Marangoni (& Rayleigh) Number Calculator
It is very odd when wierd structures such as hexagons appear in your coating during drying. They arise sponanteously from concentration- or temperature-driven changes in surface tension (or, for Rayleigh instabilities, density changes).
You need some standard inputs plus some rather obscure ones that you are unlikely to know. So just use the app to give you an idea of what is likely to cause Marangoni effects, so you can do your best to avoid them.
The Marangoni Number, Ma, captures the tendency of a coating to spontaneously generate surface-tension driven flows that, at an extreme can produce a coating of perfect hexagons (Bénard Cells) and in general make your coated/printed layer (especially in the case of ink-jet) unacceptable.
The equation is simple and the app performs the calculation for you:
Ma = -δσ/δT*h*ΔT/(η.κ)
What this means is that a flow is driven by a surface tension gradient that is larger for large values of the rate of change of surface tension with temperature (δσ/δT) and, of course, a large temperature gradient (ΔT) between the surface and base of the coated/printed layer. The thicker the coating (h), the worse the effect. The Bénard Cells are shown being created by the flow. The surface tension is higher when T=T-δT and lower when T=T+δT (i.e. surface tensions decrease with temperature, which is why Ma is characterised by the term -δσ/δT), hence the direction of the arrows of flow. The wavelength λ of the cells is given by λ=2πh/√(Ma/8).
You can reduce Ma by having a high viscosity (η) and a high thermal diffusivity (κ). The viscosity effect is obvious. A high thermal diffusivity means that the effect of the temperature gradient is rapidly diminished.
Typical values might be 0.1 mN/m/°C for δσ/δT, 10μm for the thickness, 10°C for the temperature difference and 5cP for viscosity. Most of us can get good numbers for these values. The problem is κ. Using the convenient units of mm²/s, some values are Water=0.14, Ethanol=0.07, Acetone=0.083. For most alkanes, alkenes & simple aromatics, κ=0.08-0.09.
Fortunately my colleague Dr Hiroshi Yamamoto on his amazing Pirika site has created a wonderful scheme for estimating κ from chemical structure (along with δσ/δT and μ if you haven't been able to measure them) so you can automatically get an estimate of your Marangoni number (in units of L=1m and ΔT=1) or use the κ value with your known δσ/δT and μ in this app. See Pirika Marangoni Estimator and also explore the many other offerings on the Pirika site.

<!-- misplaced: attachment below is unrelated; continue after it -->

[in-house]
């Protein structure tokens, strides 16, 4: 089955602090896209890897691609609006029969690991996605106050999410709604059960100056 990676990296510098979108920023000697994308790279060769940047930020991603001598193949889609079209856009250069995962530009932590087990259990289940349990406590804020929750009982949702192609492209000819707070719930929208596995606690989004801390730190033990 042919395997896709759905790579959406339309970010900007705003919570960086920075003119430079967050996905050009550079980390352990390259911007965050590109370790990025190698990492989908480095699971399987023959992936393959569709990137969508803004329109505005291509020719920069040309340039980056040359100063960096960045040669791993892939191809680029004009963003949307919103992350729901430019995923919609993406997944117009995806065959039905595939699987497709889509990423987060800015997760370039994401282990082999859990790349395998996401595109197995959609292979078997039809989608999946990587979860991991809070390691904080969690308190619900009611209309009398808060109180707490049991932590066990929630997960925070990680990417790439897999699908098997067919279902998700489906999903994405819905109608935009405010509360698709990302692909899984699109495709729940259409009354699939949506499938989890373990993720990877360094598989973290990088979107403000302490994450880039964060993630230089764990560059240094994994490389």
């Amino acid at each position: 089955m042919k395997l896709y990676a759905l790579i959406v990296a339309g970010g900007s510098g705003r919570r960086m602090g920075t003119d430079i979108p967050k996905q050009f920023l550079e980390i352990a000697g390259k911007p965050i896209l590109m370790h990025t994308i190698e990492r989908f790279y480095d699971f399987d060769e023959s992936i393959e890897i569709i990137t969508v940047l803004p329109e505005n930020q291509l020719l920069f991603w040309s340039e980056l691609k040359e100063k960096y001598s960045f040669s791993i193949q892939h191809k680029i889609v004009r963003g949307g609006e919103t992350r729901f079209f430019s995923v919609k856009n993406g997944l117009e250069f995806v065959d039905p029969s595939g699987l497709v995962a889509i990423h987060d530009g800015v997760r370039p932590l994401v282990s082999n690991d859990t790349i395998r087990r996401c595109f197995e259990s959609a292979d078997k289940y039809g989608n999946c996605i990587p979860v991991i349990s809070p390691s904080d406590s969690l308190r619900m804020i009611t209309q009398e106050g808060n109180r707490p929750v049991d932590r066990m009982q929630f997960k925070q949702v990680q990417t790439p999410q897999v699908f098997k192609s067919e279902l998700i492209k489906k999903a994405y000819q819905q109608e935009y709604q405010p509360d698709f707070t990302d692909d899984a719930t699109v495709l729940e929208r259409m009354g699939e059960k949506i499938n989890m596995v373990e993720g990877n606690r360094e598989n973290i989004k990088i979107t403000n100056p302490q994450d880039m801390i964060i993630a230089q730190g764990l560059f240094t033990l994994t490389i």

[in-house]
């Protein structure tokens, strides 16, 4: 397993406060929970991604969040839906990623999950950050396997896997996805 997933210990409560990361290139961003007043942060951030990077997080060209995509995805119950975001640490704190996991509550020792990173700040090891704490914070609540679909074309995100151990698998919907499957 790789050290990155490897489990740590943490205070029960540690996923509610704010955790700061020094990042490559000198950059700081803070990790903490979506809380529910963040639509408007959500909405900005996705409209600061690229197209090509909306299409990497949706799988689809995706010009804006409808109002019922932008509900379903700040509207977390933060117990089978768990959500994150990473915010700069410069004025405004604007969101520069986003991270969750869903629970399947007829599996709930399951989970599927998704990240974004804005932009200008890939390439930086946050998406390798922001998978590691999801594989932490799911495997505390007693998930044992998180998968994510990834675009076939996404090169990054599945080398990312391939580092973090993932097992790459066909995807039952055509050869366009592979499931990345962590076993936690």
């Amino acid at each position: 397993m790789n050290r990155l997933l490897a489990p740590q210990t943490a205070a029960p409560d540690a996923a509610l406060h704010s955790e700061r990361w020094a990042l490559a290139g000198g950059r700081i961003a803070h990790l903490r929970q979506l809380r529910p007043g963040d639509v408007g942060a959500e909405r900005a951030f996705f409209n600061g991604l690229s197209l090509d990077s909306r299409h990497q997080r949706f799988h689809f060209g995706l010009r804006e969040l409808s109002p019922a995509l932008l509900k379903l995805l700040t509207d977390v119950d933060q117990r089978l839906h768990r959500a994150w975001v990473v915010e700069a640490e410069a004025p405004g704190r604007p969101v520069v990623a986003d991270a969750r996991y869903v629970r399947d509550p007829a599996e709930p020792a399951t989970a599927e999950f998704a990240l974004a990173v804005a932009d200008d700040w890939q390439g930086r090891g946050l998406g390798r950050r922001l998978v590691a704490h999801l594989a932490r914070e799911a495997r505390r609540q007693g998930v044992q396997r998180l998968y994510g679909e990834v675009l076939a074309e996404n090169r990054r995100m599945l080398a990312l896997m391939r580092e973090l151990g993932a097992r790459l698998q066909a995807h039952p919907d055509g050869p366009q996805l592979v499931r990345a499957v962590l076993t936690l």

Concentration driven Marangoni
Although it has always been known that Marangoni can be driven by a concentration-surface tension gradient, it has classically been less studied, though it is more generally important for coatings such as paint. The formula and the calculations here follow the approach of Saranjam1 and colleagues. The key equation involves the change of surface tension with solvent concentration, δσ/δC, the change of concentration over the thickness of the film, ΔC, the thickness, h, the viscosity, η, (note that these two inputs are the same as the temperature-dependent calculation) and the diffusion coefficient of the solvent through the matrix, D.
Ma = δσ/δC.ΔC.h/(η.D)
For typical paint films in the 100s of μms, with surface tensions changing typically by 1mN/m for a 10% change in solvent concentration2, with a 10% concentration difference and with values of D~1e-6> cm2/s then the value of Ma is very large. As the paper shows, this can quickly reduce for relatively thin coatings where the concentration gradient quickly reduces while the viscosity quickly increases. So a transitory set of Bénard cells can appear then disappear as Ma reduces rapidly.
What value of Ma do you require? "As low as possible" is a glib answer. It depends how quickly the coating dries/solidifies - if that is a rapid process then the Marangoni flow has no time to cause problems, but if it is slow then you need a low Ma to give a perfect coating. The official answer is that if Ma<80 then there is no instability. In reality instabilities can be found for values at least as low as 40, but in the app anything above 80 is highlighted in red as a warning. Whether the same value of 80 appplies to the concentration gradient effect seems to be debatable.
Clearly reducing thickness and increasing viscosity helps with all Marangoni. For the temperature-driven effect, a solvent with a lower temperature coefficient will help. For concentration-driven effects, the Diffusion coefficient is key: though how you rationally control this independently of the viscosity is an interesting question.